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In the course of doing research in eschatology, I found this quote by the now deceased dispensationalist scholar, and Dallas Theological Seminary founder Lewis Sperry Chafer:

It may be concluded that the term "kingdom of heaven" as used in the early ministry of Jesus referred to the Messianic, Davidic, earthly kingdom seen in the Old Testament. As has been noted, the Jewish preachers needed no instruction in the details of that message. It was the hope of their nation, and it was addressed to that nation alone. So, also, an appeal was made with this message for the anticipated national repentance, which must precede the setting up of the kingdom in the earth, and the requirements set forth were legal rather than gracious. Israel's kingdom was faithfully offered to them by their King at His first appearing. (The Kingdom in History and Prophecy, p. 51)

Here's what I gathered from this quote.

  1. The Lord Jesus Christ "faithfully" offered the Jews of His day a Messianic kingdom.

  2. This Messianic kingdom would be similar to but grander than the Davidic kingdom.

  3. This kingdom age would be totally legal. In other words, no salvation by grace.

According to Chafer's other writings on the subject, the Kingdom was rejected by the Jews, which prompted God to offer salvation through grace. The writings of Darby, Scofield, and Walford generally concur with Chafer's.

How does the dispensationalist view the Jewish rejection: As a matter of Israel exercising free will prompting God to change His original plan? Or as Christ's "faithful" offer to Israel and subsequent rejection part of God's original plan.

If needed, please correct my shortsightedness on any of the above conclusions.

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    Great question. I don't know that I have enough info to build a full answer, but verses such as Zechariah 12:10, as well as all of Jesus's own foretelling of his death would indicate that Christ's sacrifice was not plan B. Feb 17 '16 at 0:37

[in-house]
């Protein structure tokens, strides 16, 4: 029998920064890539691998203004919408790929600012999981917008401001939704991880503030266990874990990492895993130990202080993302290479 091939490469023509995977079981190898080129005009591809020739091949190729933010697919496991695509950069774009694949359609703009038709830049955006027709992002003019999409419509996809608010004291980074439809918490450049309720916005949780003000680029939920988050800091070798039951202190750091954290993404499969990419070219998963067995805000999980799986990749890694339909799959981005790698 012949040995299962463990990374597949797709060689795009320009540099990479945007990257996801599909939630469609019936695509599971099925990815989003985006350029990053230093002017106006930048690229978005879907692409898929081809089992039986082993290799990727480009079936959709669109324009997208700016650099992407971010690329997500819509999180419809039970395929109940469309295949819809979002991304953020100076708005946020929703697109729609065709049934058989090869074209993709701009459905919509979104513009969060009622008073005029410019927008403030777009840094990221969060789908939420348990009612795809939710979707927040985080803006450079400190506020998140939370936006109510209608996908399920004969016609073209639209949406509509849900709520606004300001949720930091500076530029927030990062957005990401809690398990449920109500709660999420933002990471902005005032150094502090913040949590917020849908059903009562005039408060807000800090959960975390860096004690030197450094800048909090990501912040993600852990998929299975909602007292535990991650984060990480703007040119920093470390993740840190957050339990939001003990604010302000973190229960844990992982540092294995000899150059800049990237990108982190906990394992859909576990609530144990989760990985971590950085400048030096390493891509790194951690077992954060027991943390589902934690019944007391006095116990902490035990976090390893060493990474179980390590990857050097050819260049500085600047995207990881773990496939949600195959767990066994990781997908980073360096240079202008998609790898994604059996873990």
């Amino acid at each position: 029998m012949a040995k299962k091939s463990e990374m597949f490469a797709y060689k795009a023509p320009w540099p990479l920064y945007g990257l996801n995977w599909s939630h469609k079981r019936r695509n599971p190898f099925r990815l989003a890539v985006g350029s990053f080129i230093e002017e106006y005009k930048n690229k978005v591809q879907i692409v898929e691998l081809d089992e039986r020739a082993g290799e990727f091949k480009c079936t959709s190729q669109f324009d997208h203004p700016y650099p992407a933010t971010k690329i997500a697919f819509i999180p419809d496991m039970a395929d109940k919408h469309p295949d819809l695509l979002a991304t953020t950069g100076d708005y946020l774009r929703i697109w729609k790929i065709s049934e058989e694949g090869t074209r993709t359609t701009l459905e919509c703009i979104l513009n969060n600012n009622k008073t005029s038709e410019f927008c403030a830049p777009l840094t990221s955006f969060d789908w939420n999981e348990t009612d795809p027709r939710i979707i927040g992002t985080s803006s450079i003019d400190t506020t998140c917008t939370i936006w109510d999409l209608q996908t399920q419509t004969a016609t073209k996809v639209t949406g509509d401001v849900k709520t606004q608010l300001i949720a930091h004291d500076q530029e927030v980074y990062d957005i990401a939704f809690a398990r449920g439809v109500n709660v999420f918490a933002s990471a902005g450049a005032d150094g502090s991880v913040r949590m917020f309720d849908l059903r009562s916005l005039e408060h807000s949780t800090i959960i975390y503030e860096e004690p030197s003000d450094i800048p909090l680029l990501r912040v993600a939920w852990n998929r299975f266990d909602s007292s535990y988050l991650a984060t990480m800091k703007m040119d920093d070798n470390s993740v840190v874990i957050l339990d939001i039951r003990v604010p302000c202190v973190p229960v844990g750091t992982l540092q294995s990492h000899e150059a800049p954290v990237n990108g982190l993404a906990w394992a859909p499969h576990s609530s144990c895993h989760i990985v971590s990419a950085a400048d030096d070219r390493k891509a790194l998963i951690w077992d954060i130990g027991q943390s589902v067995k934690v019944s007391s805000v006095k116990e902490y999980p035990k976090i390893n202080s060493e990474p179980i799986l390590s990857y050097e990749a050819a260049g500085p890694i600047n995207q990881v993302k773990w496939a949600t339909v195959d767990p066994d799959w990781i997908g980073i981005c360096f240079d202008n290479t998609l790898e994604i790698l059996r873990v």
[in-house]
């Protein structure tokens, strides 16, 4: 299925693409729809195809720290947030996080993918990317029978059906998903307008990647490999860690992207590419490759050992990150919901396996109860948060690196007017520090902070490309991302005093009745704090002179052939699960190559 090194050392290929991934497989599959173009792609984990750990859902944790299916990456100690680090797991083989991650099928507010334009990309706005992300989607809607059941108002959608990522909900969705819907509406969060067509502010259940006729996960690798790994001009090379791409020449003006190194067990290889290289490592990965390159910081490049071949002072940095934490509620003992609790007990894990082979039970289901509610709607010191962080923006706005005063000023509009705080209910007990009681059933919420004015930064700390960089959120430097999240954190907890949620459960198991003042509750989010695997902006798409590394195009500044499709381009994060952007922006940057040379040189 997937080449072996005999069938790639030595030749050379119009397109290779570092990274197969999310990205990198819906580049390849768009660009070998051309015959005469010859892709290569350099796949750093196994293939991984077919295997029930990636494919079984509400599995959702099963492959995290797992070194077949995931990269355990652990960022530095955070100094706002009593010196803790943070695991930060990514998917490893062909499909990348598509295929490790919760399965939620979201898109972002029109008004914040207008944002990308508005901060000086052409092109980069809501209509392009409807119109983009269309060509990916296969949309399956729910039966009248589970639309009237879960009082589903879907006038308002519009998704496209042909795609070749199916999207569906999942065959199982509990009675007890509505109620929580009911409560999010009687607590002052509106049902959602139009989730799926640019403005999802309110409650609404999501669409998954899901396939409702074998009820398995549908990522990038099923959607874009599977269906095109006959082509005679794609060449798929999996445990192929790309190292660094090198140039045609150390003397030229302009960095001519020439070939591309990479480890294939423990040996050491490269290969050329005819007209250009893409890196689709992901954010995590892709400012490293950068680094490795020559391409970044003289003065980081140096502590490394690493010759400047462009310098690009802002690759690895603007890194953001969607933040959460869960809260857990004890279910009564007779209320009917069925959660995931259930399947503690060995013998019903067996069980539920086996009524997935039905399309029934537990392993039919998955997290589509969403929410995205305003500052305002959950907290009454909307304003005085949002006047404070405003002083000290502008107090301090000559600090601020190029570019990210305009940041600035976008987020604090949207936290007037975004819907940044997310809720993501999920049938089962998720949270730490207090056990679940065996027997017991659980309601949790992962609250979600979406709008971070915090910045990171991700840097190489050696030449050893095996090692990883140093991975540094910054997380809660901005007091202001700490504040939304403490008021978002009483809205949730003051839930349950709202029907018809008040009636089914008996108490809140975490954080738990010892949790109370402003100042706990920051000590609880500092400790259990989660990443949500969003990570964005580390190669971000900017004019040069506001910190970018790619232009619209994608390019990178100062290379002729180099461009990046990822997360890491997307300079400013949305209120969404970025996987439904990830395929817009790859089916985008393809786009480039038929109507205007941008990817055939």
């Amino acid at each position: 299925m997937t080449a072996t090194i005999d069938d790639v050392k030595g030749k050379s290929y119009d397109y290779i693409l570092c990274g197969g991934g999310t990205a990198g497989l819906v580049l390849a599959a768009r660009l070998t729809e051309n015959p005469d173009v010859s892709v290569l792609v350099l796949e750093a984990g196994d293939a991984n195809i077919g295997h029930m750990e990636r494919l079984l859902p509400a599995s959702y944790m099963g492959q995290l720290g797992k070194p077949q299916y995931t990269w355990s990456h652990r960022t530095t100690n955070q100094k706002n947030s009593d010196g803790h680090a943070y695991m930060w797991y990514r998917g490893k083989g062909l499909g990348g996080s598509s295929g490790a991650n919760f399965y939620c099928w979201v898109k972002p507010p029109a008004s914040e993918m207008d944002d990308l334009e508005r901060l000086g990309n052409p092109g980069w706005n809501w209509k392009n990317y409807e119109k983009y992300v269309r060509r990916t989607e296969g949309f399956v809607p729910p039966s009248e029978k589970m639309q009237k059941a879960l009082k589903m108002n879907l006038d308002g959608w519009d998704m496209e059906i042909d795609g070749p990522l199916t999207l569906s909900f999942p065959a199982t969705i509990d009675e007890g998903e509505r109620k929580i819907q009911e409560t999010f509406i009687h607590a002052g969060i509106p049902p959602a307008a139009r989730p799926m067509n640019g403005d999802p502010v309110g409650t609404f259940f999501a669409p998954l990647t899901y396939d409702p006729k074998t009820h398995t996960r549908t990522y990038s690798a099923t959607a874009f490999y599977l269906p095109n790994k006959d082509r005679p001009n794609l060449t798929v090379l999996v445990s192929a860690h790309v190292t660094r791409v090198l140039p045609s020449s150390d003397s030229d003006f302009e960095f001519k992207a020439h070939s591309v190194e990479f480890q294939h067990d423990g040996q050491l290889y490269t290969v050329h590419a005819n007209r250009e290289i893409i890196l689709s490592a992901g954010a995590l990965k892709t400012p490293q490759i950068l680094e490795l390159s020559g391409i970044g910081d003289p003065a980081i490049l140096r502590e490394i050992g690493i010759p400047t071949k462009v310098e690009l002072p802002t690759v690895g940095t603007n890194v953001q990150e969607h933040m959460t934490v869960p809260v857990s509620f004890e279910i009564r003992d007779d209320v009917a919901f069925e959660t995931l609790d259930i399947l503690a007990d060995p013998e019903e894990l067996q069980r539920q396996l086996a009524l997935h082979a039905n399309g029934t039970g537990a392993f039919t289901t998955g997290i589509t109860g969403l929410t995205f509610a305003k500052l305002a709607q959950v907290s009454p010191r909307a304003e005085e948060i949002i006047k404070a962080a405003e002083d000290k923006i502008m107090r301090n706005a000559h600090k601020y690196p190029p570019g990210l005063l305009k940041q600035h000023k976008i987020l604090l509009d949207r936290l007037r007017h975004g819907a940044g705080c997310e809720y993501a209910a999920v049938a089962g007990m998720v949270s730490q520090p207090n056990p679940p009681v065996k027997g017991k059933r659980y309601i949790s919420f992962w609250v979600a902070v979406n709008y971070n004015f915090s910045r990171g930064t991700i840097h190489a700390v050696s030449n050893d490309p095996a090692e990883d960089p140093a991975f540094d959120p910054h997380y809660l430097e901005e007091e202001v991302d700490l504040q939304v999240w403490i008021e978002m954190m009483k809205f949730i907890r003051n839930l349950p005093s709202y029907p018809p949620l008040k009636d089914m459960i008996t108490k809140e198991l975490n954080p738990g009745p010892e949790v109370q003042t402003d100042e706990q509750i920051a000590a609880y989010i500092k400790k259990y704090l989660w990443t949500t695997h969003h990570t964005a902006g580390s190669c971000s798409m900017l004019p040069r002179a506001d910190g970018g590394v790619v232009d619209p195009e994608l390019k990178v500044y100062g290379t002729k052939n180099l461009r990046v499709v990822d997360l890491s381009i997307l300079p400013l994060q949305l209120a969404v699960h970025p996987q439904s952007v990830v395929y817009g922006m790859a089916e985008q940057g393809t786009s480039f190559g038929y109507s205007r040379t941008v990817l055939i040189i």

• I know Chafer wrote a systematic theology, but I don't have access at the moment. Wonder if this question covered in it? Chafer proposed a weird feel to the NT. Feb 17 '16 at 1:20
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    It seems like you are limiting this question to the classical and traditional schools (Chafer/Scofield and Ryrie/Walvoord), to the exclusion of the progressives (Bock, Saucy). Is that your intention? There are differences between these camps, so a good answer should at least briefly cover the views of both or all three groups, depending on your preference. Feb 17 '16 at 18:03
  • I'm interested in both views. I would certainly like to know the scriptural grounds of why the traditional views were rejected. Feb 17 '16 at 18:16
  • Actually, classical and traditional are two different schools, and progressives are a third. I don't know for sure that there are differences between the camps on this particular issue, but it seems distinctly possible to me. Feb 18 '16 at 17:24
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In dispensationalism: Was gracious salvation through Christ an alternative plan

Ephesians 1:3-4 Blessed be the God and Father of our Lord Jesus Christ, who hath blessed us with all spiritual blessings in heavenly places in Christ: According as he hath chosen us in him before the foundation of the world, that we should be holy and without blame before him in love: